Aaron David Fruh

Purim and the Chicago Cubs: Please Remain Standing

I once lived in an area on the near north side of Chicago affectionately known as “Wrigleyville.” Home to Wrigley Field and the Chicago Cubs. My family and I lived there in the days of Harry Caray and before Wrigley Field followed other professional stadiums and added lights for night baseball games.

Nothing is like walking over to the historic field on a warm summer day to watch the Cubbies win or lose. It is not unusual for out-of-town business people to attend a Cubs game caring not in the least about whom the Cubs are playing. They want to witness baseball played in one of the only fields left from the era when baseball was America’s national pastime.

At Wrigley, you don’t need binoculars to see the players. For a snack, you down a Chicago dog hugged by a poppy seed bun, smothered with lettuce, tomato, onions, and, if you are really brave, green chili peppers.

I have been to Wrigley Field on cold days in the spring and fall, and I have seen faithful Cubbies fans buttoned down in their parkas under plaid blankets with teeth chattering. The weather was more suited for ice fishing than watching baseball.

When the announcer, Harry Caray, said, “Please remain standing” as he introduced the performer who would lead us in the National Anthem, those Cubs fans, true to form, shed their warmers and their hats, placed their hands over their hearts and bellowed out the anthem – shivering between every word. Cold, but faithfully standing.

These fans often cheered for the team in last place in their division—beaten but faithfully standing.

When Harry Caray stood up and opened the press box window in the seventh-inning stretch in those days, you knew it was time to stand with him. “Everyone standing,” his distinct voice would shudder. “Everyone on your feet!” No one dared to stay seated in the bleachers when Harry stood up. At that moment, it mattered not whether you were a Cubs fan, a Padres fan, a Braves fan, or a Cardinals fan. All that mattered was that we all loved baseball. We were all Americans under a clear blue summer sky, standing up with Harry as he led us from the press box in a rousing chorus of “Take Me Out to the Ball Game”!

We had all, for a moment, slipped back into America the way she once was. In a sense, we were standing and cheering for the things that represent the things we love – the American flag, hot dogs, apple pie, Chevrolets, and old-time baseball. “Buy me some peanuts and crackerjacks…at the old ball game.”

There is no argument in baseball lore that Cubbies fans are the most loyal to their team. (Well, okay, this is open for debate). Whether they remain standing for the National Anthem or remain standing for the seventh-inning stretch, Cubs fans remain faithfully resolute, win or lose.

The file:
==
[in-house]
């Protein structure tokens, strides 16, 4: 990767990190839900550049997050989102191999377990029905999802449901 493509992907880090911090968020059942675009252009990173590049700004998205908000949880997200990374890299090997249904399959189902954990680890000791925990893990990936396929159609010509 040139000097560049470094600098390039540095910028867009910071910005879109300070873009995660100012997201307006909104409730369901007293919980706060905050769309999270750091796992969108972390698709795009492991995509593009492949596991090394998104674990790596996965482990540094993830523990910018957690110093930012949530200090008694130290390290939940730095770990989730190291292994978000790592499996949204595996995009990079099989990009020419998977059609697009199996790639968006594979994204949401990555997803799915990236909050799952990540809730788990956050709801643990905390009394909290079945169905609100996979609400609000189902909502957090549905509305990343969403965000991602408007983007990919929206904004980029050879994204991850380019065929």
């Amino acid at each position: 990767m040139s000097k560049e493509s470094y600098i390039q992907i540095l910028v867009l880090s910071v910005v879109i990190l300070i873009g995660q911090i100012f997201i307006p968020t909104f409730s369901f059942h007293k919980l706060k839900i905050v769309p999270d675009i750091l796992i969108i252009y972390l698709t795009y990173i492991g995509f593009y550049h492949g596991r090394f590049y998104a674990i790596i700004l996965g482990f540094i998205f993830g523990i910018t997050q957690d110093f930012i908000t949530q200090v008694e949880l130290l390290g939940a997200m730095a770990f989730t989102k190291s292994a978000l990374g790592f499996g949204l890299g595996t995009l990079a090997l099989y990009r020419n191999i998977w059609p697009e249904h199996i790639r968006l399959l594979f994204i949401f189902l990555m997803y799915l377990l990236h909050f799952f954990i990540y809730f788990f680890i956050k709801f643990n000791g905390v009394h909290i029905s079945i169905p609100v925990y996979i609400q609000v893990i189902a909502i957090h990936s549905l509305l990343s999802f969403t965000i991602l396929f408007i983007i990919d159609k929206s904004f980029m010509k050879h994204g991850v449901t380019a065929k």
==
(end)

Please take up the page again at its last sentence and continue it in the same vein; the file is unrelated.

This coming Monday, March 6th, Purim begins at sunset. It commemorates the sheer tenacity of the Jewish people in the face of overwhelming hatred and planned genocide. We know from the pages of the book of Esther that the opposite would happen. One theme running through the book of Esther that has always inspired me is the willingness of the Jews to protest malevolence by the simple act of standing.

In Esther 3:2, when all the king’s servants at the king’s gate were ordered to bow down and pay homage to evil Haman, it was Mordecai the Jew who remained standing. When young Queen Esther risked her life to defend her people and stood in the king’s inner court without being called, she knew she could be put to death. In Esther 5:2, Esther’s bold tenacity won the king’s favor: “And when the king saw Queen Esther standing in the court, she won favor in his sight…”. Both Mordecai and Esther remained standing. In Esther 8:11 and 9:16, we read that the Jews collectively remained standing to defend their lives.

Woven between the lines of the book of Esther is the truth that Mordecai and Esther understand their connection to their people’s past. Mordecai reminds Esther of God’s historical and future deliverance of the Jewish people. He warns her that if she does not stand with him for the Jews, she and her father’s name will perish at the hands of their enemies – that her father’s lineage will be erased should she not stand.

I realize this Purim that many evil people in this world would like nothing more than to erase the Jewish people. Jews have always faced an existential threat of one kind or another. For certain, the opposite will happen, but as it was true for Esther, it’s true for Jews today- and for those who have joined themselves relationally to the Jewish people: Resolute standing is required. I don’t know if it will ever be possible to heal the world of the hatred of Antisemitism. One thing is for sure: there must never be a time when we fail to protest – when we fail to stand against the threat of the very existence of the Jewish people. So, like Esther and Mordecai – and yes, those faithful Cubbies fans – please remain standing.

About the Author
Aaron David Fruh is a Research Fellow at The Institute for the Study of Global Antisemitism and Policy (ISGAP) and the President of Israel Team Advocates, whose mission it is to change the growing anti-Israel narrative on college campuses. Aaron is the author of five books including The Casualty of Contempt: the alarming rise of Antisemitism and what can be done to stop it (editor), and Two Minute Warning: why it’s time to honor the Jewish people before the clock runs out. Aaron has written for The Jerusalem Post and The Algemeiner.